While Tropical Storm Hermine didn’t wash out Labor Day weekend, it did cause damage to the $8.41 million U.S. Army Corps of Engineers geobag revetment project completed, over vocal objection from the community, in downtown Montauk last winter.
Hermine’s waves scoured the beach, exposing some of the 1.7-ton geotextile bags filled with sand that had been placed along 3,100 linear feet of beach from the Atlantic Terrace Motel to Emery Street, over the vocal objections of many people in Montauk.
While the project was expected to be turned over to East Hampton Town and the state Department of Environmental Conservation to cover ongoing maintenance costs, the DEC informed East Hampton Town on Wednesday that the town is not responsible for restoring or repairing the damage.
According to a press release issued by Town Supervisor Larry Cantwell’s office Wednesday afternoon, “Since the project has not been officially turned over to Town of East Hampton and the State of New York, the U.S. Army Corps of Engineers will be responsible for the restoration of damages caused by this most recent storm.”
The project was an emergency component of the long-languishing Fire Island to Montauk Point (FIMP) Reformulation Study, among several projects along the South Shore slated to be completed before the study is finished, due to damage sustained during Superstorm Sandy.
Originally, East Hampton had expected the Army Corps to complete $20 million to $25 million in emergency oceanfront work post-Sandy, but after months of public discord, the project was scaled back to its current configuration.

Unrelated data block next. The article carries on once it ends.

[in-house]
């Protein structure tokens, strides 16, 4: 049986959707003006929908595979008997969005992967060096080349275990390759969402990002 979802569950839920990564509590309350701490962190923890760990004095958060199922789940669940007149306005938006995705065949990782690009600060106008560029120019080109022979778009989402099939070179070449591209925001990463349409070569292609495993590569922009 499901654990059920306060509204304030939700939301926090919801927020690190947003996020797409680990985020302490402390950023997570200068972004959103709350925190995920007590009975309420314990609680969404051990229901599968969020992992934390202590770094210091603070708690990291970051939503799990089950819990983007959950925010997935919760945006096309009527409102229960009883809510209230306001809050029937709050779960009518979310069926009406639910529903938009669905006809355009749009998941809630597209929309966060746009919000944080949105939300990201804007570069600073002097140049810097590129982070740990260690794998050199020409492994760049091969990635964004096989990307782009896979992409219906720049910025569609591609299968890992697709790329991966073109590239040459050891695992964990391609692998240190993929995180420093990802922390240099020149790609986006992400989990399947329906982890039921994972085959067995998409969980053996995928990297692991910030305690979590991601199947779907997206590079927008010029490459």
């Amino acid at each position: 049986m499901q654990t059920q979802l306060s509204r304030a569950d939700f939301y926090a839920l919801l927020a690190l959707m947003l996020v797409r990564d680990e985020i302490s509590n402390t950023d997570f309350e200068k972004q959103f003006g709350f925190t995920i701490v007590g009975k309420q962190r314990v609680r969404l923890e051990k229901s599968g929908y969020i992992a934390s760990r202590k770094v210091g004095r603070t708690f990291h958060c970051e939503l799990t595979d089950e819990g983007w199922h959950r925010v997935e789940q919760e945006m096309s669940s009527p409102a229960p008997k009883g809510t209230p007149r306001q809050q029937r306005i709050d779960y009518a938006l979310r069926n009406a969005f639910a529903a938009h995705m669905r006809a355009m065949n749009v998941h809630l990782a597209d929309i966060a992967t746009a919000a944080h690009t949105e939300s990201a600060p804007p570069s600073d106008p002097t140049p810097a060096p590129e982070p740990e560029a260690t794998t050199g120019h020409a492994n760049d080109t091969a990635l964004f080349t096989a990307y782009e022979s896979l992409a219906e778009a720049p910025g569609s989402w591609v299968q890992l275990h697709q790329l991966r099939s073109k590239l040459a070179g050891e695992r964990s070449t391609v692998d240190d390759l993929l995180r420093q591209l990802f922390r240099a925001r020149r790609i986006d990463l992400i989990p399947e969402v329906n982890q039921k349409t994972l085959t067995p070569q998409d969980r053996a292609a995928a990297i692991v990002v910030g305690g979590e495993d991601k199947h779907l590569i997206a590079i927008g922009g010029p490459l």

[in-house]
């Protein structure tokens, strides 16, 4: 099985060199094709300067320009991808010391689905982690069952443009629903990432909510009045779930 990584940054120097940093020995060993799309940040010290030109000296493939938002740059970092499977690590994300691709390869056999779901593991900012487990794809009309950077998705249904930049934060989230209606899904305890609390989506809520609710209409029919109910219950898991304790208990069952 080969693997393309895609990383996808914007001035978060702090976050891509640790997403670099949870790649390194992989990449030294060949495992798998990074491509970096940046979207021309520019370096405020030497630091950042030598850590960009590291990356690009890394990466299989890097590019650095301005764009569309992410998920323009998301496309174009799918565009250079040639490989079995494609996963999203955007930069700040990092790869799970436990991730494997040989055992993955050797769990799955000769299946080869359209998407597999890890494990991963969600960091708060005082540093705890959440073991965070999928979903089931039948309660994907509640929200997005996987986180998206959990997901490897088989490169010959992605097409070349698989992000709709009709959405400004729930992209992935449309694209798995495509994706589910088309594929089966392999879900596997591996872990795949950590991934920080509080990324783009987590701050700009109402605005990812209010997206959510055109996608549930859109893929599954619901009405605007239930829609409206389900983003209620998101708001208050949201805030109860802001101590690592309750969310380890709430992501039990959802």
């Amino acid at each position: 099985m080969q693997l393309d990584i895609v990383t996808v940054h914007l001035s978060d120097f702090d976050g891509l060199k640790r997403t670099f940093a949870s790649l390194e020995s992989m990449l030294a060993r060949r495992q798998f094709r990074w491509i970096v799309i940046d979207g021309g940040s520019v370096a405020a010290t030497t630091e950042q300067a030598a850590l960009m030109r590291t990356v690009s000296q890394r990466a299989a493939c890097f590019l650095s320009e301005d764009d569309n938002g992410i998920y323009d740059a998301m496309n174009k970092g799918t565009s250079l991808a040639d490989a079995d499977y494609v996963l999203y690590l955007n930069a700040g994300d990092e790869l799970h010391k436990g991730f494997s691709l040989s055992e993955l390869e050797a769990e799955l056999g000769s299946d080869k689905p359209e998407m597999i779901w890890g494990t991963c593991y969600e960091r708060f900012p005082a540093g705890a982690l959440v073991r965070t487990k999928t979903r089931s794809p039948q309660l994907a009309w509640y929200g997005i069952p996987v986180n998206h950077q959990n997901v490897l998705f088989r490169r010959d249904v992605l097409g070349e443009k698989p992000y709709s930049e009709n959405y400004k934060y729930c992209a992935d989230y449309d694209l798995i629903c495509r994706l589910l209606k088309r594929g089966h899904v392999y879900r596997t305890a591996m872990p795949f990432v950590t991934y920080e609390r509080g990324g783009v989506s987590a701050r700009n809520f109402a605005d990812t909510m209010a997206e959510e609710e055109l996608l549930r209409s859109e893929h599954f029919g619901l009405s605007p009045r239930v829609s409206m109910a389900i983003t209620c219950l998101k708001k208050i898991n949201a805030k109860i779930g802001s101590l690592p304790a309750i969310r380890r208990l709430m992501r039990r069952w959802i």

“The damage incurred by this modest storm should demonstrate to the Army Corps the inadequacy of the project and its new proposal under the Fire Island to Montauk Point plan,” said Mr. Cantwell in the release. “Unfortunately, the current FIMP plan for downtown Montauk calls for the placement of 120,000 cubic yards of sand to be placed once every four years. What is needed to protect the beach and downtown Montauk is a major beach-fill project that would pump at least one million cubic yards of sand from an offshore source to provide the protection needed in the hamlet of Montauk.”
The full FIMP report is now available for public comment, and public hearings will be held at 6 p.m. Sept. 27 at Stony Brook Southampton and Sept. 28 at the Montauk Playhouse at 240 Edgemere St, Montauk.
Congressman Lee Zeldin announced Sept. 7 that the written public comment period on the FIMP plan, which was previously set to end on Sept. 29, has been extended to Oct. 19, 2016.